Needless to say, the effects of the Coronavirus isolation are wide-ranging, and work on so many levels. For couples, married or otherwise, there are a myriad of unique issues to work through.
Maybe you’d just started a new relationship and now you’re separated? Maybe your relationship was starting to go a little stale, and now you’re sheltering at home together for what is looking like at least another month?
Relationship therapist Allen Wagner, co-author of Married Roommates: How to Go From a Relationship That Just Survives to a Marriage That Thrives, is hearing those concerns and more in his practice these days.
Firstly, while a number of businesses are struggling, Wagner’s practice has been holding steady, he says.
“As a couples counselor,” acknowledged Wagner in an email interview, “therapy is often seen as a luxury unless things are truly dire. People today have to be very concerned regarding all of their outgoing expenses. A lot of people also would prefer face-to-face contacts physically.”
But Wagner noted that there has not been a marked drop off, either, because the quarantine “has really challenged a lot of couples and “highlighted a lot of their struggles which had previously been covered up with jobs or social outings and hobbies.”
With couples having a dramatic increase in the amount of time they spend together, a lot of problems have become “magnified,” said Wagner.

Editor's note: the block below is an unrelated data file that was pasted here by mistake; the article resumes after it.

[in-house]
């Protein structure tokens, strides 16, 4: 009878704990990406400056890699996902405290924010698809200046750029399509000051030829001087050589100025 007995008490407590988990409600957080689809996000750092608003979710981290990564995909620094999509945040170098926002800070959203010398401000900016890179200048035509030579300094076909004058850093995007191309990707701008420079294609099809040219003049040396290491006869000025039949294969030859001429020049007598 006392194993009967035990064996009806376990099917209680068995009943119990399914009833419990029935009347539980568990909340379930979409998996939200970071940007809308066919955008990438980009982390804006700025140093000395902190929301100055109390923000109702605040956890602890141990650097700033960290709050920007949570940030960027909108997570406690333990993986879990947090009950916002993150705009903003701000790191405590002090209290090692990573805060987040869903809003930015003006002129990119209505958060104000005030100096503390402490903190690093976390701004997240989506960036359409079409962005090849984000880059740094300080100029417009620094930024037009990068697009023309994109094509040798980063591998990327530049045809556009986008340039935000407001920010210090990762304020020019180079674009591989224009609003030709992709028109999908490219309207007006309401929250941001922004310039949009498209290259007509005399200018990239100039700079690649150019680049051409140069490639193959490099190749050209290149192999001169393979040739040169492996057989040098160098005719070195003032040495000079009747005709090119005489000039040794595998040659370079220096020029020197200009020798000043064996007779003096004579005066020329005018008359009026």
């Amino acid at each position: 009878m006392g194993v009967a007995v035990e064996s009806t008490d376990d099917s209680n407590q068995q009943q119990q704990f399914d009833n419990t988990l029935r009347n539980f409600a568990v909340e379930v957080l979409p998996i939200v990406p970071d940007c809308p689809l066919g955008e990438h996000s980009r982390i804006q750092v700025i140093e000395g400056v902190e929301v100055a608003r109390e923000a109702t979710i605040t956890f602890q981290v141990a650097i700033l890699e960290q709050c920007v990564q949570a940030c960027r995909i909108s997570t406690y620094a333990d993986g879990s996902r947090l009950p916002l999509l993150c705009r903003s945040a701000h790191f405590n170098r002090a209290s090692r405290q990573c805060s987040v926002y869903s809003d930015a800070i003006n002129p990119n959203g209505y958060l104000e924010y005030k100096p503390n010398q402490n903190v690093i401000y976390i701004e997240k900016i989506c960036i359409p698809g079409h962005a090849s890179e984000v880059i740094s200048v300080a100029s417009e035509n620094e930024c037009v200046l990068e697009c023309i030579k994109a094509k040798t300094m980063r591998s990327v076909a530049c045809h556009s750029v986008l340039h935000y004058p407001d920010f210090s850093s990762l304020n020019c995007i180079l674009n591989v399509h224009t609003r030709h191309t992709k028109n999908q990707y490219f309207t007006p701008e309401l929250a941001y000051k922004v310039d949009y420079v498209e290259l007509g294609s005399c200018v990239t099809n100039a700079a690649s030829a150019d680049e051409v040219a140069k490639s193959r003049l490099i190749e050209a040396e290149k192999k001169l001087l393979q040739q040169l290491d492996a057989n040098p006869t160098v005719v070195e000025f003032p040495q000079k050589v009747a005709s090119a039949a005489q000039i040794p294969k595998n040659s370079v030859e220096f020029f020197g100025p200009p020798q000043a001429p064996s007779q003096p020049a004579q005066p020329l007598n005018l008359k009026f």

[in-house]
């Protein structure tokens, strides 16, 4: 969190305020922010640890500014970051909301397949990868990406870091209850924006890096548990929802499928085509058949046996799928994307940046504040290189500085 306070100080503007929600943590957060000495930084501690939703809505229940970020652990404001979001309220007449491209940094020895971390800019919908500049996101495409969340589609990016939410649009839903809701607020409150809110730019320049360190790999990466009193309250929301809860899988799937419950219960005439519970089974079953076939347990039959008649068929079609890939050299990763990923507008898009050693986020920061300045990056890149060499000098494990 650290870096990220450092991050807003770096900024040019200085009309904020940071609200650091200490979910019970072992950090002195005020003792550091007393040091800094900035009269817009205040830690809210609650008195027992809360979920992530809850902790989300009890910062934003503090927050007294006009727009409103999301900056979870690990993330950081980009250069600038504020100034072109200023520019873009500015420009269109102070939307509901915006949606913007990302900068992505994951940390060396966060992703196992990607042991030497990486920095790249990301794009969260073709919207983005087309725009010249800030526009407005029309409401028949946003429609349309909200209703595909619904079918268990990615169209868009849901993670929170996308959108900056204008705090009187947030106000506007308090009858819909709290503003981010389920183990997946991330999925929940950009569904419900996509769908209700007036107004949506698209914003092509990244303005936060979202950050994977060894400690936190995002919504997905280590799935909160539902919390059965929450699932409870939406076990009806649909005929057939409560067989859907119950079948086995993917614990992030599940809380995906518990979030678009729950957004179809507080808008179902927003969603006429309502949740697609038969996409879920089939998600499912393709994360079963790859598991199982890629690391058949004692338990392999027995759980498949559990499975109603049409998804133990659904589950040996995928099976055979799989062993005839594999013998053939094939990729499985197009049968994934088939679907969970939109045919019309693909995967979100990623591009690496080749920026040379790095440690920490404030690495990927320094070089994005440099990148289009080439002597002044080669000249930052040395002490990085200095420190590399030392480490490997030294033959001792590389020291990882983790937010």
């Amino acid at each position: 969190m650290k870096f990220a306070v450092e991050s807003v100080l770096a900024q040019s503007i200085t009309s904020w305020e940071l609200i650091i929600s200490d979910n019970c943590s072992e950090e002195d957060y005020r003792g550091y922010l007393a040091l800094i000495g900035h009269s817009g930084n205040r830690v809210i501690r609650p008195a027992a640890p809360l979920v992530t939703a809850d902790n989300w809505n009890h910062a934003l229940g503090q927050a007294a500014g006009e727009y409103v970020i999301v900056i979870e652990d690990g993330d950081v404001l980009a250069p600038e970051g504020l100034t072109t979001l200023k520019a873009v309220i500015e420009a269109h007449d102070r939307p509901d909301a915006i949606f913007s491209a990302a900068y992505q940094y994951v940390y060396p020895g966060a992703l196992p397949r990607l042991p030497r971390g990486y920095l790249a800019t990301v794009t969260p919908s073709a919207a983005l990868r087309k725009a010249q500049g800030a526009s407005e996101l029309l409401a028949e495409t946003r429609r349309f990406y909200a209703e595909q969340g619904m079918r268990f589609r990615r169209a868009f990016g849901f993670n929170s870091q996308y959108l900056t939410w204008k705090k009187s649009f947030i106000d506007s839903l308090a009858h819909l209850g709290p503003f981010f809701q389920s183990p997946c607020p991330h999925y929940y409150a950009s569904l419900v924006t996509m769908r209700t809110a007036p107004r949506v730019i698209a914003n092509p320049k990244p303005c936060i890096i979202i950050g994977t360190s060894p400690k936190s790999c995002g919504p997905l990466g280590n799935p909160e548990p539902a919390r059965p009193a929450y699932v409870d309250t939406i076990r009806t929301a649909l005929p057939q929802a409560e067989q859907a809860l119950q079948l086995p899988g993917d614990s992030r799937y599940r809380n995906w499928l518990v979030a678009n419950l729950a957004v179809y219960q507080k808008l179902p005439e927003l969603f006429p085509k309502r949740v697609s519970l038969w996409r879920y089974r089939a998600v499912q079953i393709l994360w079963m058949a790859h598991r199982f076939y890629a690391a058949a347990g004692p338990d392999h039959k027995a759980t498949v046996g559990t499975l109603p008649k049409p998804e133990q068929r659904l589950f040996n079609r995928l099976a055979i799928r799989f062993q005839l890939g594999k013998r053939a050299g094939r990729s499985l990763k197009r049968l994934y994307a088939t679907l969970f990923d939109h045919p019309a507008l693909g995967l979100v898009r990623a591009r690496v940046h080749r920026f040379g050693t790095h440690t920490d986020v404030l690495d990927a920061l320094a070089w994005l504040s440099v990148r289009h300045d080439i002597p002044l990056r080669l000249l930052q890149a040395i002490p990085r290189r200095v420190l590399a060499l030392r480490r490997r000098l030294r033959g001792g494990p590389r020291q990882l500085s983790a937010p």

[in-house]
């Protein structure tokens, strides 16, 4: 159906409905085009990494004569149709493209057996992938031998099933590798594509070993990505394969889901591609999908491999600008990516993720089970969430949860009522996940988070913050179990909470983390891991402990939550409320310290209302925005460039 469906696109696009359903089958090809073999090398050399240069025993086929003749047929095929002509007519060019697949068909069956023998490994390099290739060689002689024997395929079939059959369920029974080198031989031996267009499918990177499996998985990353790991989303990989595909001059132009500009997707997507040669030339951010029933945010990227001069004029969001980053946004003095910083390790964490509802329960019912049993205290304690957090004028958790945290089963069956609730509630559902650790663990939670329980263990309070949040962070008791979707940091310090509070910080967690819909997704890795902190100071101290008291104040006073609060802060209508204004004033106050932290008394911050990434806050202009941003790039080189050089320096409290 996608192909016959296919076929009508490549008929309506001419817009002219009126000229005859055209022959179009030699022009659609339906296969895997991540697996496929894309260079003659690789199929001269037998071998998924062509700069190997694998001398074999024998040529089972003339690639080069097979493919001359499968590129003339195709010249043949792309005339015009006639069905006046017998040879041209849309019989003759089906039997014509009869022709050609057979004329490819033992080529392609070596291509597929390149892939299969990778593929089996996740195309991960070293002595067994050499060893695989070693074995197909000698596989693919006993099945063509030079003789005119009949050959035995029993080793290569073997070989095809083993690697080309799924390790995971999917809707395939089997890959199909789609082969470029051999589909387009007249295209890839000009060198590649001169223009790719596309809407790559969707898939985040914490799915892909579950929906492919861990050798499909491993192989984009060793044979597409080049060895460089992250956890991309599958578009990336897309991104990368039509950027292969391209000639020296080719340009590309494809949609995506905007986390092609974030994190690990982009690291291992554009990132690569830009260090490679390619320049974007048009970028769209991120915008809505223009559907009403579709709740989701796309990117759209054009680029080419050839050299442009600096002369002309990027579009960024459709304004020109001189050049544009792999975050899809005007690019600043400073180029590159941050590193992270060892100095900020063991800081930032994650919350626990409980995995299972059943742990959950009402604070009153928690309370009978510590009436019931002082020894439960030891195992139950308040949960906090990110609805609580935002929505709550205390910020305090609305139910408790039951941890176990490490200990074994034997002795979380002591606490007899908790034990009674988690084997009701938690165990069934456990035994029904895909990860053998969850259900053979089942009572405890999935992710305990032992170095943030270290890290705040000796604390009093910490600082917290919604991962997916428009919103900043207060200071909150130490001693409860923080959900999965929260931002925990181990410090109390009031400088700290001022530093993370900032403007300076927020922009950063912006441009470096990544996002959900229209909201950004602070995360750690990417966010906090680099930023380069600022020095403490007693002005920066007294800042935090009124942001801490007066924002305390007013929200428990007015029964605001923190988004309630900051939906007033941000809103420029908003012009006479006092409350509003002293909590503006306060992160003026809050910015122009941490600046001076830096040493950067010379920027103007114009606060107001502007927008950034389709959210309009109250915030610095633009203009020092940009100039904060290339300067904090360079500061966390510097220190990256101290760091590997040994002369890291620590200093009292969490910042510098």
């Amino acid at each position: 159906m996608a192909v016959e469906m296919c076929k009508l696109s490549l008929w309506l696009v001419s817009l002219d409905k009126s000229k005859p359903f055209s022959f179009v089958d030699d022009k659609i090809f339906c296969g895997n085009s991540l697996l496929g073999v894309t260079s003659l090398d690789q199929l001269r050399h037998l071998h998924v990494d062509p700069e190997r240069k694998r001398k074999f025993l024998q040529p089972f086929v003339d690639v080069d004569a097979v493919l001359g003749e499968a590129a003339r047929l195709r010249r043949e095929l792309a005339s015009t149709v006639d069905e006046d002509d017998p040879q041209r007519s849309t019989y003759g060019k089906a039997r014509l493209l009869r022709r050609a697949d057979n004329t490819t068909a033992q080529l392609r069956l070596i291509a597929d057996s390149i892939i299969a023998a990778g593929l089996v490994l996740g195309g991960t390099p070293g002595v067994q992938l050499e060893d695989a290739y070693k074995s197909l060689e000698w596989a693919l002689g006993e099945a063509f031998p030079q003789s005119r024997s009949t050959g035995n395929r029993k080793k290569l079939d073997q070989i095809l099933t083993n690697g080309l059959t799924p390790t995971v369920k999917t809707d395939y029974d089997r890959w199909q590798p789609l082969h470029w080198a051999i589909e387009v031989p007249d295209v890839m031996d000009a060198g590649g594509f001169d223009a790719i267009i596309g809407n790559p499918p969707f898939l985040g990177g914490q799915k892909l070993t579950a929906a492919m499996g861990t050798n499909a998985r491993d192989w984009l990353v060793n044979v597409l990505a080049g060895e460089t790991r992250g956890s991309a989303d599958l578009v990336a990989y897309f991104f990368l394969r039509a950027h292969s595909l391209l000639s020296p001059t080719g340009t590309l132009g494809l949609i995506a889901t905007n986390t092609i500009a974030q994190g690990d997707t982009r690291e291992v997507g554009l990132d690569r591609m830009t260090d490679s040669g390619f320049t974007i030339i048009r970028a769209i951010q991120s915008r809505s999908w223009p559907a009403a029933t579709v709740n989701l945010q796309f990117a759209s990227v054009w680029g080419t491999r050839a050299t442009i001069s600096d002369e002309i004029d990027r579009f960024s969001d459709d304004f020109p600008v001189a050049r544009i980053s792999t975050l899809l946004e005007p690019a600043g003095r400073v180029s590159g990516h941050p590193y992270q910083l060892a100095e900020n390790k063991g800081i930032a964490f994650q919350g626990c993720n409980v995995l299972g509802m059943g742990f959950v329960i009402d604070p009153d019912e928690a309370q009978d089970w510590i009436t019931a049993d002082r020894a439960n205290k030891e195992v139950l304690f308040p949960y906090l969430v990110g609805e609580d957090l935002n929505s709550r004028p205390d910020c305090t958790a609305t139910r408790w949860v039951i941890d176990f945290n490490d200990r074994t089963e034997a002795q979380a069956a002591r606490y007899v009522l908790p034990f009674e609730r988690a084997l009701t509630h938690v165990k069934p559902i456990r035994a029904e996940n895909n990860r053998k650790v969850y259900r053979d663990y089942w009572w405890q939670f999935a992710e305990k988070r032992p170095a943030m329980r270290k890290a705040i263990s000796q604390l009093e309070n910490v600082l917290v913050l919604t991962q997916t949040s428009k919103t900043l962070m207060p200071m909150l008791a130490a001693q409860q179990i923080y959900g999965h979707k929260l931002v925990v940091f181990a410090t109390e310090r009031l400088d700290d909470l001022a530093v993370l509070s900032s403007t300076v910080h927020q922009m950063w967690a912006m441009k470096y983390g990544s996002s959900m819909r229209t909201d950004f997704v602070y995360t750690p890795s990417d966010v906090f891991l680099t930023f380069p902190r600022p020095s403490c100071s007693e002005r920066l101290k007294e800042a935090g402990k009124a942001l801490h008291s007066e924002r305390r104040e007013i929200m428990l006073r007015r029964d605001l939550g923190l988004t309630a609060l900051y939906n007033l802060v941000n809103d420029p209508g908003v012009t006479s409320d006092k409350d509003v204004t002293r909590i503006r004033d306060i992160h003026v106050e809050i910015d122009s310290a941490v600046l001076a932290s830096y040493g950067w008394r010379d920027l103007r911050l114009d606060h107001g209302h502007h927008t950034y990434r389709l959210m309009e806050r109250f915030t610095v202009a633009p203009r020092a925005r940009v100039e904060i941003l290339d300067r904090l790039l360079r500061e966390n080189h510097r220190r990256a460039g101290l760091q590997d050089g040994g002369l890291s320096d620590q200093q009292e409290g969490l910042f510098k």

But, taking a positive approach to the issue, Wagner explains that isolating together could be an opportunity for couples to finally work on problems and regain trust.
“Having this time with one another can also improve the quality ( of relationships),” said Wagner, “( but only) if people are not filling their days with distractions like social media, YouTube, and binge-watching television.
“This can be a time to re-earn the trust that may have been lost with one another,” he continued. “Schedules are really the key to not creating a ‘Groundhog Day’-like experience.”
At the same time, Wagner noted, there are many people who feel this much time together is too much, and that it feels “claustrophobic.”
This is why the schedule becomes so important, Wagner said, because it can help people to break up their days in a more organized way.
As Wagner explained, “There does need to be self-care and independent time carved out, as well as time for people to work on their careers. If this is not scheduled, then it can really put people at odds with one another.”
Wagner has also seen a natural trend of what he calls “people looking for social connection.”
People have had an increasing amount of time from their structured and rigorous schedules, Wagner noted. Essentially, lots of free time on their hands.
“As a result,” he said, “they are able to reach out to more people. I am seeing a lot more group text conversations originating, as well as these larger Zoom chats. I think in times of crisis, having people who know you and are loyal can always be helpful.
“It’s also great to have validation that other people feel the same,” he said.
Finally the key to working through the current crisis for couples, is perspective, says Wagner.
“People need to have a better sense of perspective,” he explained further.
“While some problems are being magnified,” Wagner said, “it’s important to realize that the lens you’re looking at things through, is at a much higher level of anxiety and frustration due to the external environment, so small things can seem like big things.
Added Wagner, “Having perspective that the ‘new normal’ does have a higher level of anxiety and frustration attached to it, can help people to look at the things that upset them, with hopefully a little more insight and perspective.”
Allen Wagner is available at his site, alosangelestherapist.com .